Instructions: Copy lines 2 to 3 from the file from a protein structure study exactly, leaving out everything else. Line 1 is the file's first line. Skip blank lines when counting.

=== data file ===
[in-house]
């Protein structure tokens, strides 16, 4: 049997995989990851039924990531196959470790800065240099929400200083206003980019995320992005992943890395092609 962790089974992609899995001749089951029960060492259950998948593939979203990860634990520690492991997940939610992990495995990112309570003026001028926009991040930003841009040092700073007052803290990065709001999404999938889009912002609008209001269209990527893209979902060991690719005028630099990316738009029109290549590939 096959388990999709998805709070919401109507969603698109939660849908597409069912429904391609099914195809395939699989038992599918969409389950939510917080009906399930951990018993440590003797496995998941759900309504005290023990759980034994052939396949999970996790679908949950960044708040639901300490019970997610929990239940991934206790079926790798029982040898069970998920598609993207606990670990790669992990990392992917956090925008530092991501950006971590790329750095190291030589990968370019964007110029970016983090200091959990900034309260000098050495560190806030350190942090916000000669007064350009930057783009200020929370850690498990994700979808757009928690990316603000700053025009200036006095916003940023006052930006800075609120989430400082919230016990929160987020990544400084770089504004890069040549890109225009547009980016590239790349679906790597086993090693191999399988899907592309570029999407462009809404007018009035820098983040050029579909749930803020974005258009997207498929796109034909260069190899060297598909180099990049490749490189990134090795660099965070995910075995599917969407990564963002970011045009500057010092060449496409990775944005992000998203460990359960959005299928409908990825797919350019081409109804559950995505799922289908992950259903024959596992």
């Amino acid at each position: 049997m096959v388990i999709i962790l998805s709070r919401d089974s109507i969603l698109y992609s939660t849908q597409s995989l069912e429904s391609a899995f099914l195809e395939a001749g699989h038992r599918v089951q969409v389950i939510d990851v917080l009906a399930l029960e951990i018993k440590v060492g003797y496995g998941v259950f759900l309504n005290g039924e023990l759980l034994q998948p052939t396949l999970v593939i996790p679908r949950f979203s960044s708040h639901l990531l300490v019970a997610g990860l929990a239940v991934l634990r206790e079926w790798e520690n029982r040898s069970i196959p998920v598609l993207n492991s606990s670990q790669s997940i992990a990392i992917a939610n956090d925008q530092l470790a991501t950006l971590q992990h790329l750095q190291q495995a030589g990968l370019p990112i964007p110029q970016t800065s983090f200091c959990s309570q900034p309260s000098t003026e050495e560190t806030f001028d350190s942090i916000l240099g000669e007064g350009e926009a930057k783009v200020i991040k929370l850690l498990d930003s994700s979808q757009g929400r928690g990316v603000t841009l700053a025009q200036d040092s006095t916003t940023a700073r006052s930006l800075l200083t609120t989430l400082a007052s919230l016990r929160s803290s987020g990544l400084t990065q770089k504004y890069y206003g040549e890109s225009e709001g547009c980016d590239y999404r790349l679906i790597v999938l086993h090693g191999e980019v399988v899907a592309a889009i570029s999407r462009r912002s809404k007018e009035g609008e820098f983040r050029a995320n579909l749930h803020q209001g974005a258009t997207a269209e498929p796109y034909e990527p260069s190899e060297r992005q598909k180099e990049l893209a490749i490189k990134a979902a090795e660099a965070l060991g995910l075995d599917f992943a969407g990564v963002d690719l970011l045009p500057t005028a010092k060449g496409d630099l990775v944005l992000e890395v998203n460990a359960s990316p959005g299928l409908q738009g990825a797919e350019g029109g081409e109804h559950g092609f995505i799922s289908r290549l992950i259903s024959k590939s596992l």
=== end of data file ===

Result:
């Protein structure tokens, strides 16, 4: 049997995989990851039924990531196959470790800065240099929400200083206003980019995320992005992943890395092609 962790089974992609899995001749089951029960060492259950998948593939979203990860634990520690492991997940939610992990495995990112309570003026001028926009991040930003841009040092700073007052803290990065709001999404999938889009912002609008209001269209990527893209979902060991690719005028630099990316738009029109290549590939 096959388990999709998805709070919401109507969603698109939660849908597409069912429904391609099914195809395939699989038992599918969409389950939510917080009906399930951990018993440590003797496995998941759900309504005290023990759980034994052939396949999970996790679908949950960044708040639901300490019970997610929990239940991934206790079926790798029982040898069970998920598609993207606990670990790669992990990392992917956090925008530092991501950006971590790329750095190291030589990968370019964007110029970016983090200091959990900034309260000098050495560190806030350190942090916000000669007064350009930057783009200020929370850690498990994700979808757009928690990316603000700053025009200036006095916003940023006052930006800075609120989430400082919230016990929160987020990544400084770089504004890069040549890109225009547009980016590239790349679906790597086993090693191999399988899907592309570029999407462009809404007018009035820098983040050029579909749930803020974005258009997207498929796109034909260069190899060297598909180099990049490749490189990134090795660099965070995910075995599917969407990564963002970011045009500057010092060449496409990775944005992000998203460990359960959005299928409908990825797919350019081409109804559950995505799922289908992950259903024959596992």
């Amino acid at each position: 049997m096959v388990i999709i962790l998805s709070r919401d089974s109507i969603l698109y992609s939660t849908q597409s995989l069912e429904s391609a899995f099914l195809e395939a001749g699989h038992r599918v089951q969409v389950i939510d990851v917080l009906a399930l029960e951990i018993k440590v060492g003797y496995g998941v259950f759900l309504n005290g039924e023990l759980l034994q998948p052939t396949l999970v593939i996790p679908r949950f979203s960044s708040h639901l990531l300490v019970a997610g990860l929990a239940v991934l634990r206790e079926w790798e520690n029982r040898s069970i196959p998920v598609l993207n492991s606990s670990q790669s997940i992990a990392i992917a939610n956090d925008q530092l470790a991501t950006l971590q992990h790329l750095q190291q495995a030589g990968l370019p990112i964007p110029q970016t800065s983090f200091c959990s309570q900034p309260s000098t003026e050495e560190t806030f001028d350190s942090i916000l240099g000669e007064g350009e926009a930057k783009v200020i991040k929370l850690l498990d930003s994700s979808q757009g929400r928690g990316v603000t841009l700053a025009q200036d040092s006095t916003t940023a700073r006052s930006l800075l200083t609120t989430l400082a007052s919230l016990r929160s803290s987020g990544l400084t990065q770089k504004y890069y206003g040549e890109s225009e709001g547009c980016d590239y999404r790349l679906i790597v999938l086993h090693g191999e980019v399988v899907a592309a889009i570029s999407r462009r912002s809404k007018e009035g609008e820098f983040r050029a995320n579909l749930h803020q209001g974005a258009t997207a269209e498929p796109y034909e990527p260069s190899e060297r992005q598909k180099e990049l893209a490749i490189k990134a979902a090795e660099a965070l060991g995910l075995d599917f992943a969407g990564v963002d690719l970011l045009p500057t005028a010092k060449g496409d630099l990775v944005l992000e890395v998203n460990a359960s990316p959005g299928l409908q738009g990825a797919e350019g029109g081409e109804h559950g092609f995505i799922s289908r290549l992950i259903s024959k590939s596992l």